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Uzbekistan Rewrites History to Fit Present
Tamerlane astride his horse in central Tashkent. The medieval Central Asian warlord has found himself appropriated as a symbol of power by the modern Uzbek regime. (Photo: Ehedaya/Wiki Commons)
Academics in the Central Asian state of Uzbekistan have completed the process of revising history books to match the latest official ideology.
The rewriting process has been rushed through since the beginning of the year, when President Islam Karimov ordered the creation of a new Public Council on Contemporary History.
The Institute of History, part of Uzbekistan’s Academy of Sciences, has formulated a somewhat selective narrative to meet Karimov’s present needs. The redrafting process has been a feature of post-Communist Uzbekistan, just as it was whenever the ideology shifted during decades of Soviet rule.
Uzbekistan, whose name and borders were devised by the Soviet authorities in early 20th century, now has a history of independent statehood dating from the Late Bronze Age. The medieval conquests of Amir Timur – better known as Tamerlane in the West – are a highlight, outshone only by the rule of Karimov, cast as the feared warlord’s spiritual heir.
Although Karimov was the last Communist Party boss of Soviet Uzbekistan, the system of which he was part is now redefined as Russian occupation. His consolidation of authoritarian power after 1991 is rebranded as a national “struggle against Communism”, and he becomes "father of the modern Uzbek nation".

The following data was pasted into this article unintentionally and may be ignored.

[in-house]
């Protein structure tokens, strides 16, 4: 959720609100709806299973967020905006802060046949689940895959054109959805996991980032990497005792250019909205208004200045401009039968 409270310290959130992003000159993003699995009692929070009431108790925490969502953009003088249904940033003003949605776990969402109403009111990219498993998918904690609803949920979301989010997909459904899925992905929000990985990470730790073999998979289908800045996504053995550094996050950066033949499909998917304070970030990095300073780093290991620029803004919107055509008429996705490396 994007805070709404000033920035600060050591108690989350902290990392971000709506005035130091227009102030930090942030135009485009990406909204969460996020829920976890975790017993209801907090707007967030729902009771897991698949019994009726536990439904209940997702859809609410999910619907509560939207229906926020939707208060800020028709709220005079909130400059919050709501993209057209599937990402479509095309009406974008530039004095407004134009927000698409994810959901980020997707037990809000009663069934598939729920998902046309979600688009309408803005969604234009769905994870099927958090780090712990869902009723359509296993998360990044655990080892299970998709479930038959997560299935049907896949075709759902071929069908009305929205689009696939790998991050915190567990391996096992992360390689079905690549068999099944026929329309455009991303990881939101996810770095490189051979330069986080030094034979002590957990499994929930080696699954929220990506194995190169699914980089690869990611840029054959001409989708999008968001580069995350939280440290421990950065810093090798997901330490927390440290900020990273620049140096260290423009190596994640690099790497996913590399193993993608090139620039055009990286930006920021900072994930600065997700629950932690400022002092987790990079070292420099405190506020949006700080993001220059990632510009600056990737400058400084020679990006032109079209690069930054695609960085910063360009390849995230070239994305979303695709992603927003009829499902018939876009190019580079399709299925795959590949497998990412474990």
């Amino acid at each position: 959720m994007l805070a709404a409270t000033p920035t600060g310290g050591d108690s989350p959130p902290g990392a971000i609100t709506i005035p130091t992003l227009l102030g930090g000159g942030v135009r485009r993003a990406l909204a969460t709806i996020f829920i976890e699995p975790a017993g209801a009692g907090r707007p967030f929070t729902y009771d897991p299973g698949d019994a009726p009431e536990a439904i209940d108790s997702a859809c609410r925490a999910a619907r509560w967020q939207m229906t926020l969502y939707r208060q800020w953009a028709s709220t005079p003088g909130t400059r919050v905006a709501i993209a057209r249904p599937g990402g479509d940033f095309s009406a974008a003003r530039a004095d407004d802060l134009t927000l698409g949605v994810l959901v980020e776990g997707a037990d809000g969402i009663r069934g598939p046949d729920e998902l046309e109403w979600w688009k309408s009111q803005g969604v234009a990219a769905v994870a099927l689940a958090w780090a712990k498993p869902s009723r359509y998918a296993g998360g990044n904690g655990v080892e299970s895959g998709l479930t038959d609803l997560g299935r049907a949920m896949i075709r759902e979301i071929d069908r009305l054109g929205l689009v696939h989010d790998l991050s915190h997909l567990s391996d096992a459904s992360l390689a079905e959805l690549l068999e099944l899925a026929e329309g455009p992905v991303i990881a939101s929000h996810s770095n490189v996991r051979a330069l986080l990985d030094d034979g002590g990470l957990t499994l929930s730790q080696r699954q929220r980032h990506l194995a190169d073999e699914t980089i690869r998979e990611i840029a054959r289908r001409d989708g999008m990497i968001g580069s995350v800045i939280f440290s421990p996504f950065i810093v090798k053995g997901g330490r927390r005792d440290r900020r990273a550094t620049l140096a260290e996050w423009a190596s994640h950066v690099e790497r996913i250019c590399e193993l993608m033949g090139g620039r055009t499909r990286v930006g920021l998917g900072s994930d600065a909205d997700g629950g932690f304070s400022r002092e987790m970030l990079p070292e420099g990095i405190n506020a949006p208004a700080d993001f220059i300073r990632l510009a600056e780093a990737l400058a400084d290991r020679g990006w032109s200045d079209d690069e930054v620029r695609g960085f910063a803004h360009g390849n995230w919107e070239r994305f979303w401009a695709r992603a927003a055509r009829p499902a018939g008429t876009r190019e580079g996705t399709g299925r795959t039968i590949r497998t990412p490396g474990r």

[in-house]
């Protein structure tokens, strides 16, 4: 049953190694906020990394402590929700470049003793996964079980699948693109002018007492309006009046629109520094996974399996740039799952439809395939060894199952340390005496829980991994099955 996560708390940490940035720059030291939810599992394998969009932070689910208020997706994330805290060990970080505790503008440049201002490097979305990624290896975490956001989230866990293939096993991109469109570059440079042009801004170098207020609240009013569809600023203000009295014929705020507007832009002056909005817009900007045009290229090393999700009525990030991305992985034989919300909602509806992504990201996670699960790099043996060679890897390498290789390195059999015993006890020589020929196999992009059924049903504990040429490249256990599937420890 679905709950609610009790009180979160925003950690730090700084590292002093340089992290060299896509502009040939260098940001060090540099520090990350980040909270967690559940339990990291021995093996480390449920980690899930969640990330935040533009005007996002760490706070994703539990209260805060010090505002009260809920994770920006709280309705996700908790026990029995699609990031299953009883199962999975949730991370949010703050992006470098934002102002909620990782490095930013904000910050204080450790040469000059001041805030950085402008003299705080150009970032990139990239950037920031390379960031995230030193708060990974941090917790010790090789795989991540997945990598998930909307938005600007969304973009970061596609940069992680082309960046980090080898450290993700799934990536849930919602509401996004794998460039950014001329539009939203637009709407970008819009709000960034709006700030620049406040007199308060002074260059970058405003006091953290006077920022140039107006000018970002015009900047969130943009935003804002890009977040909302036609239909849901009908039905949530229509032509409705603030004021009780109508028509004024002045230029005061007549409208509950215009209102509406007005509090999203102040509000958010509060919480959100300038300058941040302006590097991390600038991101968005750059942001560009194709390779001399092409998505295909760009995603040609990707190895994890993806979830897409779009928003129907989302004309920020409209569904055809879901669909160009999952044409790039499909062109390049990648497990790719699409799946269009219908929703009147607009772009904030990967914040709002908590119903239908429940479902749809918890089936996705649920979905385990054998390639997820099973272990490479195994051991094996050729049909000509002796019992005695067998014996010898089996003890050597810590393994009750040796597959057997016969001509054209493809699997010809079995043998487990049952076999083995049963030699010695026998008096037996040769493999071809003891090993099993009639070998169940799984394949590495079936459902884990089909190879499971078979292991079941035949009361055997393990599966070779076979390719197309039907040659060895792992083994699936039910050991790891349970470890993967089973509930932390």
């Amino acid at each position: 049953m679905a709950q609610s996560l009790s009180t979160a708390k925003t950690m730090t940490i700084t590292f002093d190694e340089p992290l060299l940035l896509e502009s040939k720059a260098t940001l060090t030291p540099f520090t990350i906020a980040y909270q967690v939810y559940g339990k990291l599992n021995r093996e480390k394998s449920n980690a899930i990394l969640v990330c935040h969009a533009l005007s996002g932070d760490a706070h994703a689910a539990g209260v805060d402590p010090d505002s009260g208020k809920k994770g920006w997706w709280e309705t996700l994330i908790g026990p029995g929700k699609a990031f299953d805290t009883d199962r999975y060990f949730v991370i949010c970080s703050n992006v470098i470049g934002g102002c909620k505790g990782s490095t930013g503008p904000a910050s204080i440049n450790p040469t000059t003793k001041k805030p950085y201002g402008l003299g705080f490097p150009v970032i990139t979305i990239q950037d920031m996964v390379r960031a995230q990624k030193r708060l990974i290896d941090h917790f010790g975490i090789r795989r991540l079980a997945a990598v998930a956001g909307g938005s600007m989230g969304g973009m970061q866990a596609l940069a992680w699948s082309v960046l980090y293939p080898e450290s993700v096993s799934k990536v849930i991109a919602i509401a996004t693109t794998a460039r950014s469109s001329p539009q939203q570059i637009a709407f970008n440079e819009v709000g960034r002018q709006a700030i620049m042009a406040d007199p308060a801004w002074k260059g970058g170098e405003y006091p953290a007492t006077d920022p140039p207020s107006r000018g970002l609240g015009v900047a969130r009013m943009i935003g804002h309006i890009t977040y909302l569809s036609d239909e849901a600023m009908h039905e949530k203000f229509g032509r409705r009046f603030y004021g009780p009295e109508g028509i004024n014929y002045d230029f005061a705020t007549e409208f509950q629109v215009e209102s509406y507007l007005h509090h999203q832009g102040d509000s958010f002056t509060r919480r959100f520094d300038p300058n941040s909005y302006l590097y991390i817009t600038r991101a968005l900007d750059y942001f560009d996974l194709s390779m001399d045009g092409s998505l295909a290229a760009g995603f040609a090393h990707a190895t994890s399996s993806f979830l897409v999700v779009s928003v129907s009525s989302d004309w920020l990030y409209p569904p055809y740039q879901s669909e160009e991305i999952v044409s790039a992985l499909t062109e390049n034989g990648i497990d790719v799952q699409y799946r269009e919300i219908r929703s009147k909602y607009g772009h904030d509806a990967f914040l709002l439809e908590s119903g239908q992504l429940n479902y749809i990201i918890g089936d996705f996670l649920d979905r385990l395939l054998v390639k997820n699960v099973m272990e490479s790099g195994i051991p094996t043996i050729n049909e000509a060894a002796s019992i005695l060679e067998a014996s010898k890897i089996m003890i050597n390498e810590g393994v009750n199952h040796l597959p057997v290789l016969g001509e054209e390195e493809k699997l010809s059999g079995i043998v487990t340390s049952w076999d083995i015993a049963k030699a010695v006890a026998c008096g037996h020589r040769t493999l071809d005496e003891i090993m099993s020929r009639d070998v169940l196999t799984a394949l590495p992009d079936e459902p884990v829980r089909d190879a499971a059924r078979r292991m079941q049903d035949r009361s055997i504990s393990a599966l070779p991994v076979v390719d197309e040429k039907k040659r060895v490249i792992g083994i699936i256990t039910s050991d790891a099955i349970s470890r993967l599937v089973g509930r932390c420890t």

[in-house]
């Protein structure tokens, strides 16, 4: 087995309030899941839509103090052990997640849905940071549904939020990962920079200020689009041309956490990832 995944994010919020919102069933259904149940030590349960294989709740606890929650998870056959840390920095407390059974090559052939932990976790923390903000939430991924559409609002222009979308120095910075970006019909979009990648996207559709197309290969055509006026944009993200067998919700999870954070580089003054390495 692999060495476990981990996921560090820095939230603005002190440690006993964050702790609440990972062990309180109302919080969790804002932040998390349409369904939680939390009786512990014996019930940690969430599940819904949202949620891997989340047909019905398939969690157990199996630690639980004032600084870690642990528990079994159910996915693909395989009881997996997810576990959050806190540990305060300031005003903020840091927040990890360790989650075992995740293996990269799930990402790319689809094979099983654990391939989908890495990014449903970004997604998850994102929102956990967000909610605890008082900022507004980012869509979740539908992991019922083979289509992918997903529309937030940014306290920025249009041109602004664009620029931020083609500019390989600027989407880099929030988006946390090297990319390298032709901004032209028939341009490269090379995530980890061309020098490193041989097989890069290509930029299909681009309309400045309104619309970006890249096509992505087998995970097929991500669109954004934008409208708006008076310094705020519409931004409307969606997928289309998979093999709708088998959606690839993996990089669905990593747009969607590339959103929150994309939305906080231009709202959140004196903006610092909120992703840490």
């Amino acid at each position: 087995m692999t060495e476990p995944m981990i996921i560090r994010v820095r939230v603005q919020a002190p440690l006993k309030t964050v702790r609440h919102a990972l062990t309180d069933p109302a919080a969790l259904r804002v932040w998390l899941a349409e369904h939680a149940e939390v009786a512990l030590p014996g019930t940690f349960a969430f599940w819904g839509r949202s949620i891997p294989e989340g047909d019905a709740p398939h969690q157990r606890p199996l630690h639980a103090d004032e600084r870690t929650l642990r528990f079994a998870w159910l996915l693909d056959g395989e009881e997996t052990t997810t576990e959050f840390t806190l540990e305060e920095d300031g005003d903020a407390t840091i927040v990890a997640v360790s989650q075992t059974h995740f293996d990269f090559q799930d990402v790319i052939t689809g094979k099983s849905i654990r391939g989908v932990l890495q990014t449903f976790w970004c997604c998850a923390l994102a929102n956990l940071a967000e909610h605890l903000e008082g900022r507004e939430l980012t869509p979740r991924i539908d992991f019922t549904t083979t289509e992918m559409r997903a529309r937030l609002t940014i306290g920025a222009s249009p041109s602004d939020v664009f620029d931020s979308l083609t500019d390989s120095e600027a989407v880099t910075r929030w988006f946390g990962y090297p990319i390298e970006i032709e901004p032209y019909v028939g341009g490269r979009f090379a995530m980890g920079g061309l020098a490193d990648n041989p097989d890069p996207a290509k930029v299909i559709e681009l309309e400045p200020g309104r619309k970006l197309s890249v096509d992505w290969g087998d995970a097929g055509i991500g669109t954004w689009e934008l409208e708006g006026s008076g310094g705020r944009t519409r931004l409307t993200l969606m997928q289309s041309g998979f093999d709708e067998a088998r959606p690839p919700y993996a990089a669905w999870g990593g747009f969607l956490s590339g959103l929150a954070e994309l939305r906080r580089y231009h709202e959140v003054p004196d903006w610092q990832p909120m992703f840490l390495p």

Many people are saddened to see the regime trashing 70 years of Soviet rule, for various reasons.
One history teacher in the capital Tashkent noted that “the latest textbooks even blame the Soviet authorities for the ‘hujum movement’ [in the 1920s], when they gave women here a chance to cast off the veil and wear ordinary clothes”.
A history lecturer regretted the blacking-out of Tashkent’s role in the Second World War, when it offered shelter to scholars, writers, musicians evacuated from western parts of the Soviet Union including the besieged city of Leningrad – and benefited itself from the cultural infusion.
Obid Kurbanov, a historian in Tashkent, was disappointed that the official history ignores the help that other parts of the Soviet Union offered to the city when it was devastated by an earthquake in 1966.
"We used to give detailed lessons about the collective effort that gave the city a new image," he said. "Now there’s a paltry amount of information about the disaster."
More ominously, the latest written texts fail to mention recent conflicts, such as the 1989 clashes in the Fergana Valley that led the Meskhetian Turks to leave Uzbekistan en masse, and the 1990 bloodshed between ethnic Kyrgyz and Uzbeks in southern Kyrgyzstan.
A history lecturer at a Tashkent university said staff were required to adjust their teaching to fit the latest version of the past.
"We now have to say that the last 20 years have been the best period in the history of Uzbek nation," she said. "No view that’s critical of these developments is allowed."
For the average citizen, the unpredictability of the past can be confusing.
Barno, a 47-year-old woman from Jizak region, would have gone to school in the Soviet Union, and realises the version of history with which she is familiar will be little use to her 15-year-old daughter.
"Timur used to be a medieval tyrant, but now he’s a great ruler,” she said. “And it gets even harder to explain events that we have personally witnessed. We’ve seen a lot of things, and we have our own, different take on them."
This article was produced as part of News Briefing Central Asia output, funded by the National Endowment for Democracy.
If you would like to comment or ask a question about this story, please contact our Central Asia editorial team at email@example.com
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